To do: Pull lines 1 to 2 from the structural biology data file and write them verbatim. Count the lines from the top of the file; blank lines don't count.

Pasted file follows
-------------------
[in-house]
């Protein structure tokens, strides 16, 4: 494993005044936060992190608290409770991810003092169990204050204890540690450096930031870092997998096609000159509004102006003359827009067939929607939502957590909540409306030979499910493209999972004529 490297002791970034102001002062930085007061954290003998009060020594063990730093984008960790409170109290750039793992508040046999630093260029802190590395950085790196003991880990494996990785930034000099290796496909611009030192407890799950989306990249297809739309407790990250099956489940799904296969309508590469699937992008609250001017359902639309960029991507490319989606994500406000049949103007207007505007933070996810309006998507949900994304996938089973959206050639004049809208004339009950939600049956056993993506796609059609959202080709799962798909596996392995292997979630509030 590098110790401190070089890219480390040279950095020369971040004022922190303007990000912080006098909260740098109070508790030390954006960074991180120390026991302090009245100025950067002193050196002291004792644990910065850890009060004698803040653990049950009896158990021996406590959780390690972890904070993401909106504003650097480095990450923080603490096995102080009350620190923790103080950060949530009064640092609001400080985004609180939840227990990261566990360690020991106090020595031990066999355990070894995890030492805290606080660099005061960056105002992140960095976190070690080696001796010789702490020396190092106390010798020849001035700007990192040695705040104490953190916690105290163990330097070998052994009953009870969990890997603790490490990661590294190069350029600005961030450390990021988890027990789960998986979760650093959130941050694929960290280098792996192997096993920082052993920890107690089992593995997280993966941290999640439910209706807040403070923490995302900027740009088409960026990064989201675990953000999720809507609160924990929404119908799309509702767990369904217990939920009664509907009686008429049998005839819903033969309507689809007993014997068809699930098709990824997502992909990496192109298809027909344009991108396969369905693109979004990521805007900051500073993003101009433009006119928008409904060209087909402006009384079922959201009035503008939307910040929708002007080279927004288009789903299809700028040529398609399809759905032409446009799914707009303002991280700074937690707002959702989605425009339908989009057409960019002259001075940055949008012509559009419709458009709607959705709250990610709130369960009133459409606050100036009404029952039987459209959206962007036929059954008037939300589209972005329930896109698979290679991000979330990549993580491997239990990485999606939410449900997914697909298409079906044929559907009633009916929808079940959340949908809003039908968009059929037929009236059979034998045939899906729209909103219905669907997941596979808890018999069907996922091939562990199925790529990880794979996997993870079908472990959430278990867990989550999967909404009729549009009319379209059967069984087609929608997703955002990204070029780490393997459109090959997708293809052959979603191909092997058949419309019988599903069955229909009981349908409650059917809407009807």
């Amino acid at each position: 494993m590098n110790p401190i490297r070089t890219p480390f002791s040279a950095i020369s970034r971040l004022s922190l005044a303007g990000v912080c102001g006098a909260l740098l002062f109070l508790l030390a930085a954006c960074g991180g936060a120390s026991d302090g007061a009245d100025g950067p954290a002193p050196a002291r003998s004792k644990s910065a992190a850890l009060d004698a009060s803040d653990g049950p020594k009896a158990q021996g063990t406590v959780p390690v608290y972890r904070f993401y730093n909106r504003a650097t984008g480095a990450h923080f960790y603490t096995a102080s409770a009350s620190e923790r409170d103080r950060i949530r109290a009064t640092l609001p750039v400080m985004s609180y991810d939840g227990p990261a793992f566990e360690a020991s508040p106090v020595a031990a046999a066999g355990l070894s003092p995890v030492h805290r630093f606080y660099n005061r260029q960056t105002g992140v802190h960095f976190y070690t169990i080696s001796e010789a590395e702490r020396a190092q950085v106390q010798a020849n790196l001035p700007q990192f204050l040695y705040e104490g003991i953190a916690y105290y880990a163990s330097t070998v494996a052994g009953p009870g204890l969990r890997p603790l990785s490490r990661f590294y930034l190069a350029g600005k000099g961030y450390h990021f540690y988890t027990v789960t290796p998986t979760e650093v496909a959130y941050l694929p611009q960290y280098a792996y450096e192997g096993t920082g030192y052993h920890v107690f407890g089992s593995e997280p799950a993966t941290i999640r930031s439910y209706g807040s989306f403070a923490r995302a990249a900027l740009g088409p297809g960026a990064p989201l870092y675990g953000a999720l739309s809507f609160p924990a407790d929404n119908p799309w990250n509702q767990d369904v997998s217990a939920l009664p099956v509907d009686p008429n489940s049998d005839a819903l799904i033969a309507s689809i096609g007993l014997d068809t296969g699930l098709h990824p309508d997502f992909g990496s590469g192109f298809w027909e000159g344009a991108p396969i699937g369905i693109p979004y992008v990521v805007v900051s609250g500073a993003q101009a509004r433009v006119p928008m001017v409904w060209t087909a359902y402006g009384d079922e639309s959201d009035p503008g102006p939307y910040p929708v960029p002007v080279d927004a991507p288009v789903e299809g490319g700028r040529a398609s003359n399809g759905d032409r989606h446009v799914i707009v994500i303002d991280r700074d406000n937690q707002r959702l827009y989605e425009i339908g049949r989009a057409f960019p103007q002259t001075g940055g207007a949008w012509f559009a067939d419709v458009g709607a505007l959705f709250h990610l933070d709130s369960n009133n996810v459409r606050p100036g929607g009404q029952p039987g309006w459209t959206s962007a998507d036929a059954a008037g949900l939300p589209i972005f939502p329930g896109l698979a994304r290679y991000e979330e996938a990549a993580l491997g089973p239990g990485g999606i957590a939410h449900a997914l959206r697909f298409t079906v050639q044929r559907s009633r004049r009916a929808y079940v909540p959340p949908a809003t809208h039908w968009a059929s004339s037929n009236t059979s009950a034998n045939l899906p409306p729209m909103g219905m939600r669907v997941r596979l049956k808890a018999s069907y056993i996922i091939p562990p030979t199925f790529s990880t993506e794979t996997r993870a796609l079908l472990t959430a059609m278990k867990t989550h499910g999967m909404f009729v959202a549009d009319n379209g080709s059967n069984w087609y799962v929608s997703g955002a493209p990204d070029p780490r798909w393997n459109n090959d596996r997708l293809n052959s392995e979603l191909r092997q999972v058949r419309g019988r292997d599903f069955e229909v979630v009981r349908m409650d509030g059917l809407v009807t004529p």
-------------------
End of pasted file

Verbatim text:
[in-house]
């Protein structure tokens, strides 16, 4: 494993005044936060992190608290409770991810003092169990204050204890540690450096930031870092997998096609000159509004102006003359827009067939929607939502957590909540409306030979499910493209999972004529 490297002791970034102001002062930085007061954290003998009060020594063990730093984008960790409170109290750039793992508040046999630093260029802190590395950085790196003991880990494996990785930034000099290796496909611009030192407890799950989306990249297809739309407790990250099956489940799904296969309508590469699937992008609250001017359902639309960029991507490319989606994500406000049949103007207007505007933070996810309006998507949900994304996938089973959206050639004049809208004339009950939600049956056993993506796609059609959202080709799962798909596996392995292997979630509030 590098110790401190070089890219480390040279950095020369971040004022922190303007990000912080006098909260740098109070508790030390954006960074991180120390026991302090009245100025950067002193050196002291004792644990910065850890009060004698803040653990049950009896158990021996406590959780390690972890904070993401909106504003650097480095990450923080603490096995102080009350620190923790103080950060949530009064640092609001400080985004609180939840227990990261566990360690020991106090020595031990066999355990070894995890030492805290606080660099005061960056105002992140960095976190070690080696001796010789702490020396190092106390010798020849001035700007990192040695705040104490953190916690105290163990330097070998052994009953009870969990890997603790490490990661590294190069350029600005961030450390990021988890027990789960998986979760650093959130941050694929960290280098792996192997096993920082052993920890107690089992593995997280993966941290999640439910209706807040403070923490995302900027740009088409960026990064989201675990953000999720809507609160924990929404119908799309509702767990369904217990939920009664509907009686008429049998005839819903033969309507689809007993014997068809699930098709990824997502992909990496192109298809027909344009991108396969369905693109979004990521805007900051500073993003101009433009006119928008409904060209087909402006009384079922959201009035503008939307910040929708002007080279927004288009789903299809700028040529398609399809759905032409446009799914707009303002991280700074937690707002959702989605425009339908989009057409960019002259001075940055949008012509559009419709458009709607959705709250990610709130369960009133459409606050100036009404029952039987459209959206962007036929059954008037939300589209972005329930896109698979290679991000979330990549993580491997239990990485999606939410449900997914697909298409079906044929559907009633009916929808079940959340949908809003039908968009059929037929009236059979034998045939899906729209909103219905669907997941596979808890018999069907996922091939562990199925790529990880794979996997993870079908472990959430278990867990989550999967909404009729549009009319379209059967069984087609929608997703955002990204070029780490393997459109090959997708293809052959979603191909092997058949419309019988599903069955229909009981349908409650059917809407009807």